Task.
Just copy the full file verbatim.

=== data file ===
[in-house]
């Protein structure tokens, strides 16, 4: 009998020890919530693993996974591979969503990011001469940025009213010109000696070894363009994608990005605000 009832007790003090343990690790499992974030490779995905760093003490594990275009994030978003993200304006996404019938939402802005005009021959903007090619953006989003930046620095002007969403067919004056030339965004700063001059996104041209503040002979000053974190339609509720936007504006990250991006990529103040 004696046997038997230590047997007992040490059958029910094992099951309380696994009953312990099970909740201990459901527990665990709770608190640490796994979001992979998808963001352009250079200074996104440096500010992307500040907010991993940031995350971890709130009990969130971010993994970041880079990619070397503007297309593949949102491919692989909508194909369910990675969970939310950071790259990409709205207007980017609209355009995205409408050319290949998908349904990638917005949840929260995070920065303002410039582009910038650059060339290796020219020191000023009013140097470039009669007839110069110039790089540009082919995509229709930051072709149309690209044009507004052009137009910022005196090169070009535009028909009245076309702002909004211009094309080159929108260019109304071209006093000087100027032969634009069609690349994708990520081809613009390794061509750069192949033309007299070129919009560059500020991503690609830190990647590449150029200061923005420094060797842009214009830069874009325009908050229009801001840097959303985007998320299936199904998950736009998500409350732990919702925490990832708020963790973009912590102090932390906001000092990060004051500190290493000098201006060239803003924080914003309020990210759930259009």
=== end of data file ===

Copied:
[in-house]
């Protein structure tokens, strides 16, 4: 009998020890919530693993996974591979969503990011001469940025009213010109000696070894363009994608990005605000 009832007790003090343990690790499992974030490779995905760093003490594990275009994030978003993200304006996404019938939402802005005009021959903007090619953006989003930046620095002007969403067919004056030339965004700063001059996104041209503040002979000053974190339609509720936007504006990250991006990529103040 004696046997038997230590047997007992040490059958029910094992099951309380696994009953312990099970909740201990459901527990665990709770608190640490796994979001992979998808963001352009250079200074996104440096500010992307500040907010991993940031995350971890709130009990969130971010993994970041880079990619070397503007297309593949949102491919692989909508194909369910990675969970939310950071790259990409709205207007980017609209355009995205409408050319290949998908349904990638917005949840929260995070920065303002410039582009910038650059060339290796020219020191000023009013140097470039009669007839110069110039790089540009082919995509229709930051072709149309690209044009507004052009137009910022005196090169070009535009028909009245076309702002909004211009094309080159929108260019109304071209006093000087100027032969634009069609690349994708990520081809613009390794061509750069192949033309007299070129919009560059500020991503690609830190990647590449150029200061923005420094060797842009214009830069874009325009908050229009801001840097959303985007998320299936199904998950736009998500409350732990919702925490990832708020963790973009912590102090932390906001000092990060004051500190290493000098201006060239803003924080914003309020990210759930259009």